A red cross on a white background is a universal symbol of humanitarian aid, whether it be emblazoned on the side of helicopters rescuing people from a natural disaster or identifying deliveries of food and water for those in need. However, the ICRC logo has been notably absent from the epicenter of the most reported-on crisis in the Americas–the border of Venezuela.
Earlier this month, the International Committee of the Red Cross (ICRC) openly condemned aid packages sent by the United States Agency of International Development (USAID) that have been dumped unceremoniously on the Colombian border with Venezuela, stating that they are being used as a political tool.
“At the present moment our concern and focus is really on the one side to increase our response to Venezuelans,” ICRC President Peter Maurer said to Reuters. “The other [concern is] to keep away from the political controversy and political divisions which are characteristic to the crisis in Venezuela.”
This does not mean that the ICRC has washed its hands of Venezuela. It is still working with the national Venezuelan Red Cross in hospitals and health programmes across the country, and at the beginning of February, doubled its resources to continue this work.
The aid operation is in accordance with Maduro’s government, but the ICRC is not seeking to take sides between Maduro and his political opponent Juan Guaidó, who declared himself interim president last month after claiming the illegitimacy of the current presidency.
In a bid to undermine Maduro, both Guaidó and US President Donald Trump are attempting to deliver USAID packages across the Colombian border in the face of Maduro’s point-blank refusal, who asserts that Venezuela is not “a beggar nation.”
The aid packages, purported to be worth around $20 million dollars, include food and basic hygiene packages to help struggling Venezuelan citizens, according to the USAID website.
The USAID has been criticised for being a front for US intervention in Venezuela, and getting the aid past Maduro’s blockade has even spurred conversations of military intervention, something that Trump declared was “an option,” according to The Guardian.
This stand-off is expected to come to a head on Saturday, February 23, when Trump and Guiadó are hoping to deliver the aid packages into Venezuela. This will take place after two head-to-head concerts taking place on Friday 22, one organised by Richard Branson on the Colombian side of the border, and the other in Venezuela, planned by Maduro with the tagline “Hands Off Venezuela.”
This has raised the question of the role of humanitarian aid, what it represents, and to what extent it can really call itself free from political bias.
The objective of humanitarian aid according to the ICRC is, “to save lives, alleviate suffering, and protect human dignity, both during, and in the aftermath of man-made crises and natural disasters. Humanitarian interventions also work to reduce risks and strengthen preparedness to lessen the impacts disasters when they arise.”
The United Nations Office for the Coordination of Humanitarian Affairs (UNOCHA) add that all of their activities are guided by the four humanitarian principles of humanity, neutrality, impartiality and independence.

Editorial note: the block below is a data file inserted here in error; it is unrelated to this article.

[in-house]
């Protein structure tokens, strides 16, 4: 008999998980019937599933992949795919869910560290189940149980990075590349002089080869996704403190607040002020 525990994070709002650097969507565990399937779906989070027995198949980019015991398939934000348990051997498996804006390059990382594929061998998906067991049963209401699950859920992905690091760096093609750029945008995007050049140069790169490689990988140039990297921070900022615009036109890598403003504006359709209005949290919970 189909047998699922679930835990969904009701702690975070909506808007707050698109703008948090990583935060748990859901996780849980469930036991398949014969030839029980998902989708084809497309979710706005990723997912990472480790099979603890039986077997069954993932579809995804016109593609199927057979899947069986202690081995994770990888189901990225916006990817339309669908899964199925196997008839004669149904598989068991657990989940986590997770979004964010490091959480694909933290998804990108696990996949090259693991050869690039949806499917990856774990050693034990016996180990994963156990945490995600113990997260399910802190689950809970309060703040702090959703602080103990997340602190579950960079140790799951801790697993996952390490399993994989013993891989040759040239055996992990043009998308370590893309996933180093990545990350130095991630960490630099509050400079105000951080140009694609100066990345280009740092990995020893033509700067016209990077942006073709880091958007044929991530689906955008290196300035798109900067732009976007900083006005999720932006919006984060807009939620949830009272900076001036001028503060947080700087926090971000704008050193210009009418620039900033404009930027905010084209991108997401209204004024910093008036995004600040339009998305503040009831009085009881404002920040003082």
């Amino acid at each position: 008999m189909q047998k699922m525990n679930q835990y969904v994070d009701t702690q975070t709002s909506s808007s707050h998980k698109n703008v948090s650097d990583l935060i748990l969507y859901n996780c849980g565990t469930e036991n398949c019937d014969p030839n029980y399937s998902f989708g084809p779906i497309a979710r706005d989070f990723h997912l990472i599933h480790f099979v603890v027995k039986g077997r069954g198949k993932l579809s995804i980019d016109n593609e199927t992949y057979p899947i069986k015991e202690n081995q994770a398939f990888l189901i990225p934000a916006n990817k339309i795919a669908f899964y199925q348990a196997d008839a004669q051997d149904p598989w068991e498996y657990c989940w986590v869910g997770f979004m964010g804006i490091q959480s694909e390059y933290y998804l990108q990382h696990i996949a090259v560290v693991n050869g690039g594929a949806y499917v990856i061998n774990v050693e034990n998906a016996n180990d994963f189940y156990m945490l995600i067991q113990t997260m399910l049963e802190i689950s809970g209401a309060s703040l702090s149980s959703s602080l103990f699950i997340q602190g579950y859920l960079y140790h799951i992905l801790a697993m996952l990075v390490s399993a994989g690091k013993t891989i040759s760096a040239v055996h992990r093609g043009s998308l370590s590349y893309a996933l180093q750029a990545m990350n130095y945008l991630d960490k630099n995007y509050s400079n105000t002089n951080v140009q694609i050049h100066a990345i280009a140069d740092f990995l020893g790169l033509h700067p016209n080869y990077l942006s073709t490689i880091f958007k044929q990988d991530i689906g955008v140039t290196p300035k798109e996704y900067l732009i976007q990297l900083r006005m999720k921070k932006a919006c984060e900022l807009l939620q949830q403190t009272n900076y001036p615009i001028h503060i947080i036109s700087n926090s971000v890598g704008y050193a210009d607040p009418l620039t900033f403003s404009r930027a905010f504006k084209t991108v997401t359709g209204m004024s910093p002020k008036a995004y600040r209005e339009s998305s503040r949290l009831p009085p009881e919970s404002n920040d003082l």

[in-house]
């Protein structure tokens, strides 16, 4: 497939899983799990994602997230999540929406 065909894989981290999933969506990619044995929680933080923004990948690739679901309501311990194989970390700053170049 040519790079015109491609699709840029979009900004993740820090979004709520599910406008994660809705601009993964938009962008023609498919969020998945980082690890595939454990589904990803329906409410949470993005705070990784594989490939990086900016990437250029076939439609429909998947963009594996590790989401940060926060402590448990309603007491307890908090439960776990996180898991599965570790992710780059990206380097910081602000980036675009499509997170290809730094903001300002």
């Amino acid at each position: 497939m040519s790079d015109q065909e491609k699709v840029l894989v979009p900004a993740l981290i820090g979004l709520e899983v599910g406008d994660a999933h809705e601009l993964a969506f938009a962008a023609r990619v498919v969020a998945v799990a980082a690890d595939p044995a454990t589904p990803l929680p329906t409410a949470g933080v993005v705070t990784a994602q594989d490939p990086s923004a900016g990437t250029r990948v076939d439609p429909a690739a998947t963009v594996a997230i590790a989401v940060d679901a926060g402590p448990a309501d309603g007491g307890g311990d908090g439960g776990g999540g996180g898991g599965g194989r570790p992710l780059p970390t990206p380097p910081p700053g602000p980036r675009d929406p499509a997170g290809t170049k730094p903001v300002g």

However, there have been cases where politics have interfered with the delivery of aid, such as the UN’s severe delay in intervention during the Rwandan genocide. In a meeting to mark the the twentieth anniversary of the tragedy, the presidency of the UN Security Council during this time, Colin Keating, apologised for “the cascade of tragedy” that occured due to “a failure of political will.” Despite intelligence that a genocide was on the horizon, the entity chose not to intervene and 800,000 people were slaughtered in 1994.
During a commemoration ceremony 20 years later, the United Nations Secretary-General Ban Ki Moon even admitted that “the shame still clings” to the international aid organisation, according to the BBC.
Therefore, it may be necessary for humanitarian aid to be open to a more politicised approach, suggested founding director of the Science Media Centre, Fiona Fox in a presentation on a “New Humanitarianism” in a 2001 Overseas Development Institute meeting. This new version [of humanitarianism] is not afraid to be political, Fox explained, and works on two main principles: defending human rights and supporting developmental relief.
The idea of developmental relief as a tool to not only provide aid for victims but also to create political stability is also becoming more accepted, even if it means using the withholding of aid as a strategic tool. A key example is UNICEF’s withdrawal of education assistance in the face of the closure of girls schools by the Taliban in 1996.
However, this “New Humanitarianism” does not comply with the UN’s or the ICRC’s – two of the largest international aid organisations – neutral and apolitical definition of humanitarian aid. In contrast, the packages sent by USAID to Venezuela are clearly being used as a political tool in order to weaken Maduro’s hold on the Venezuelan presidency.
The current attempts to deliver aid to Venezuela have highlighted these two contrasting definitions of humanitarian aid. Maduro has blockaded all main roads from Colombia to Venezuela to prevent the entry of aid, and recent reports from the BBC that the president has closed the country’s border with Brazil shows with clarity the power of politicised aid.